By Kat Bein
By Shea Serrano
By S. Pajot
By Terrence McCoy
By Falyn Freyman
By Shea Serrano
By Jacob Katel
By Michael E. Miller
The technology gremlins have been playing hob with Lycia. During a show in Philadelphia two and half weeks ago, the band's keyboards, a critical ingredient in its dark, ethereal sound, winked in and out. Then, during the same set, without any apparent provocation, the drum machine, another critical ingredient, shifted into interstellar overdrive, cranking out beats at a heart-palpitating rate. "It just started doing the speed-metal thing," laughs Mike Van Portfleet, Lycia's guitarist-vocalist-songwriter. "When we play live now we're so reliant on technology -- and sometimes problems develop." Uh-huh. And not only with the sound equipment. Lycia's smoke machine, a critical ingredient in its visual presentation, also went on the fritz recently. What's a goth guy to do?
Soldier on. Van Portfleet notes that the quirks in the keyboards and drum machine appear to have been ironed out, and that he's endeavoring to fix the smoke machine. So with any luck, by the time Lycia pulls into Squeeze on Wednesday, July 19, the band's hardware should be user-friendly. On tour in support of its new double-CD, The Burning Circle and Then Dust, released on the suburban L.A.-based Projekt imprint, Lycia -- Van Portfleet, bassist-programmer David Galas, and keyboardist-singer Tara Van Flower -- creates moody, dreamy soundscapes that exist out on the instrumental horizon where gothic, ambient (in its old sense), and electronic musics bleed into each other. On top of this shimmeringly gloomy sound, Van Portfleet layers his raspy, almost whispered vocals, mostly consisting of doomy imagery. If you need an aural reference point, think of the Cure's brilliantly depressive 1989 meditation on slipping into the abyss, Disintegration, minus Robert Smith's little-boy-lost wail.
"We actually don't consider ourselves gothic," explains Van Portfleet, speaking over the phone from a northern New Jersey hotel room, "or do what a gothic band does." But he also admits that when pressed to define Lycia's sound, he often has difficulty neatly encapsulating it. "Usually I describe it as moody, reflective electronic music. A lot of people hear it and say, 'It sounds like film music.'"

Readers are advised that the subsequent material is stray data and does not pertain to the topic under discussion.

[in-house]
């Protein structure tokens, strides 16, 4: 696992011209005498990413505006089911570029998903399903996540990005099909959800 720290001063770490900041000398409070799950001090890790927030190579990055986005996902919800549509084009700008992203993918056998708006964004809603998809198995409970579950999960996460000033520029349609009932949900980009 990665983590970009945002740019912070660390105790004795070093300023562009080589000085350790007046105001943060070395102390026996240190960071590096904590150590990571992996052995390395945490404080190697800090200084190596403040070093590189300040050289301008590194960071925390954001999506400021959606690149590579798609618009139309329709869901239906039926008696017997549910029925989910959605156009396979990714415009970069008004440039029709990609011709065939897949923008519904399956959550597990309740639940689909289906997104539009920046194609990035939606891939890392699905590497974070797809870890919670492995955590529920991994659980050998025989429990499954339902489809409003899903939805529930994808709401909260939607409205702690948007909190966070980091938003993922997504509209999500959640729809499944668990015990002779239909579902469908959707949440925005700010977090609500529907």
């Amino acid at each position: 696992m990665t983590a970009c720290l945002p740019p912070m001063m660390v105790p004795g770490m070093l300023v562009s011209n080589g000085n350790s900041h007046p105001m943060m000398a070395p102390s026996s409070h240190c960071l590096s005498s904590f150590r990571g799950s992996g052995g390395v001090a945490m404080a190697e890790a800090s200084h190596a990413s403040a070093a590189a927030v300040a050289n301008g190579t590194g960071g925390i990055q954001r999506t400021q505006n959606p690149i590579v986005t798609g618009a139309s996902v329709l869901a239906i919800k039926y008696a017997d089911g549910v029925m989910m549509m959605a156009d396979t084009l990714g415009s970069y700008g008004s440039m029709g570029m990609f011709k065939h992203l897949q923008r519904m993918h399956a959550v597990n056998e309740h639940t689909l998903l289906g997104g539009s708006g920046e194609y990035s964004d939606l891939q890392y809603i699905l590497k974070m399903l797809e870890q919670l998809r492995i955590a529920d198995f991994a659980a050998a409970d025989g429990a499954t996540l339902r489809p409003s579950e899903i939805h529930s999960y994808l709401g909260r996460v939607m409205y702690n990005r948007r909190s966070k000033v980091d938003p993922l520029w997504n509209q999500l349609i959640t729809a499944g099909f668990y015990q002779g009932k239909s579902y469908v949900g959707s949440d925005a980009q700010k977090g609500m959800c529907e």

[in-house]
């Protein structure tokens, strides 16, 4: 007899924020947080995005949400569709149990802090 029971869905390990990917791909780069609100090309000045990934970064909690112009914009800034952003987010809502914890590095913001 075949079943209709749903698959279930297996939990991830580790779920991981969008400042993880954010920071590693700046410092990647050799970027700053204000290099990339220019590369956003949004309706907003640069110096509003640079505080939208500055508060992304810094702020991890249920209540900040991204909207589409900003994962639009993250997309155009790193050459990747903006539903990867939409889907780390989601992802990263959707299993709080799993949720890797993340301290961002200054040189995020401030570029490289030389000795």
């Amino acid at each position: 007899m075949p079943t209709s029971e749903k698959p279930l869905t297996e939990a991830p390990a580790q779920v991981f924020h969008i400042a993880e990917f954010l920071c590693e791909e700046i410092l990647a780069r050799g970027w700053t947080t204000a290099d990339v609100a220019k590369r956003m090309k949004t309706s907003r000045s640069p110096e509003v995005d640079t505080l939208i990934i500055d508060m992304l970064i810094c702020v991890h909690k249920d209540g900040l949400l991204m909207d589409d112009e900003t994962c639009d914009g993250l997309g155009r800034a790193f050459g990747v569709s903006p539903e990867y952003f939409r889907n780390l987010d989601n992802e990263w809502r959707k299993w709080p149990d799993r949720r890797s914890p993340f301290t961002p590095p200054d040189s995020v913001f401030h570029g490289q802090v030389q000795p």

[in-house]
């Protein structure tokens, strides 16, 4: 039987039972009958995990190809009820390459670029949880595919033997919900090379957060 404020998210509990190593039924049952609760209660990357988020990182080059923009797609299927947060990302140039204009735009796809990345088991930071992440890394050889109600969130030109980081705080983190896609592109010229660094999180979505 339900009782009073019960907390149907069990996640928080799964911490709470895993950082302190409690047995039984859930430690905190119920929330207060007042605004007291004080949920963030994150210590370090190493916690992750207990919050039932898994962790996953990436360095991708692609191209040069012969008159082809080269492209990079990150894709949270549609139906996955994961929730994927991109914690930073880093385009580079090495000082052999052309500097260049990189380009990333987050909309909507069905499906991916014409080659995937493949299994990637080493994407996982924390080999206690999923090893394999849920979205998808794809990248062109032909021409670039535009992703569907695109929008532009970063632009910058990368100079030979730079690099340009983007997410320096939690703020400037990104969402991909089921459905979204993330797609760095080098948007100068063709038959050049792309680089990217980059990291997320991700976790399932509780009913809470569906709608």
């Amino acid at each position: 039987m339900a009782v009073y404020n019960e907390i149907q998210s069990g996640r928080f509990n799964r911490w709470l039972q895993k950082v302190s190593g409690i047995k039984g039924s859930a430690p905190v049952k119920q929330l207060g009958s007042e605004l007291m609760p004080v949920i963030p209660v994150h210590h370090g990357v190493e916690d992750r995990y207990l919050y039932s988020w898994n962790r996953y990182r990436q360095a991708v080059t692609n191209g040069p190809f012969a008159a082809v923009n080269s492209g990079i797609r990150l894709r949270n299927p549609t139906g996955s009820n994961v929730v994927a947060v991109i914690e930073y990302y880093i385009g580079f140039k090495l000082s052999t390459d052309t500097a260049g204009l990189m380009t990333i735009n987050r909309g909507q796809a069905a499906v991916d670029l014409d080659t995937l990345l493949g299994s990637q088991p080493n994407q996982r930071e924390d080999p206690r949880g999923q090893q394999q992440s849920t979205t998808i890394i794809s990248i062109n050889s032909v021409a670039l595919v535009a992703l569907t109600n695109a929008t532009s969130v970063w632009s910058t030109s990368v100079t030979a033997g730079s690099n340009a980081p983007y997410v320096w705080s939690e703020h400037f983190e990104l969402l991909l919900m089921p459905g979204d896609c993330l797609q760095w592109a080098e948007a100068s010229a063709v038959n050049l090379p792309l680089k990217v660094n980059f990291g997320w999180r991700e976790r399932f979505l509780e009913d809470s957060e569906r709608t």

A fair appraisal, actually. Over the course of two hours, Burning Circle moves across a chilly, forbidding emotional landscape, which Lycia sculpts with guitars, synths, and drum machines that have been channeled through an effects box turned up to the proverbial eleven. The album doesn't convey a narrative story line so much as it implies a gradual transformation, opening with the creepy "A Presence in the Woods" and slowly moving toward a catharsis on the next-to-last track, "The Burning Circle," which gives way to the closing cut, the marginally optimistic "The New Day."
"The lyrics are pretty much me sitting there writing down whatever's coming off the top of my head," says Van Portfleet. "I don't try to sit down and be really poetic. In the long run, when I look back at my songs, I can see the lyrics represent whatever mood I was in at the time. But when I'm working on the songs, it's just sort of words coming out randomly. And any kind of meaning to the lyrics is definitely subconscious at the time."
Van Portfleet's past moods, a Lycia listener reasonably might assume, generally have been of the bummed-out variety, something he readily acknowledges. The group's first three albums -- 1989's Wake, 1991's Iona, and 1993's -- Day in the Stark Corner -- all of which Van Portfleet recorded solo, evince a relentless despondency, especially the latter. If anything, the new Burning Circle, despite its overall darkness, represents a break from Lycia's pervasive cosmic cloudiness. Part of that can be attributed to the fact that Galas participated in the recording, bringing elements to the band's sound that, Van Portfleet allows, "I wouldn't have thought of." And part of it can be attributed to a slight increase in Van Portfleet's bonhomie barometer. In fact two back-to-back songs midway through disc one, "Pray" and "The Better Things to Come," sound positively joyous by Lycia standards. "They are without a doubt the happiest things you'll ever hear me write in my entire life," says Van Portfleet with a little laugh. "Initially, I was going to take 'Better Things to Come' off the album because I thought it stood out too much. But for some reason, in the end I said no A somehow in my mind it fits with the overall feel of the album."
Van Portfleet created Lycia in 1988 during a less sanguine patch in his life, after doing time as a guitarist in a succession of gothlike indie bands in the Phoenix area. Disappointment after disappointment brought him to the cusp of chucking the whole idea of making music, but he says he'd promised himself to try composing solo before completely bowing out. "In the spring of '88, I said, 'Okay, this is my time.'" So he hunkered down with a four-track recorder, guitar, and sundry electronics for several months and began writing. Eventually his musical tinkering turned into Wake, released first on the tiny Orphanage label, then re-released by Projekt, a haven for darkling, ambient bands. The aforementioned Iona and A Day in the Stark Corner followed, as well as a 1994 live album (LIVE) that documented Lycia's first tour.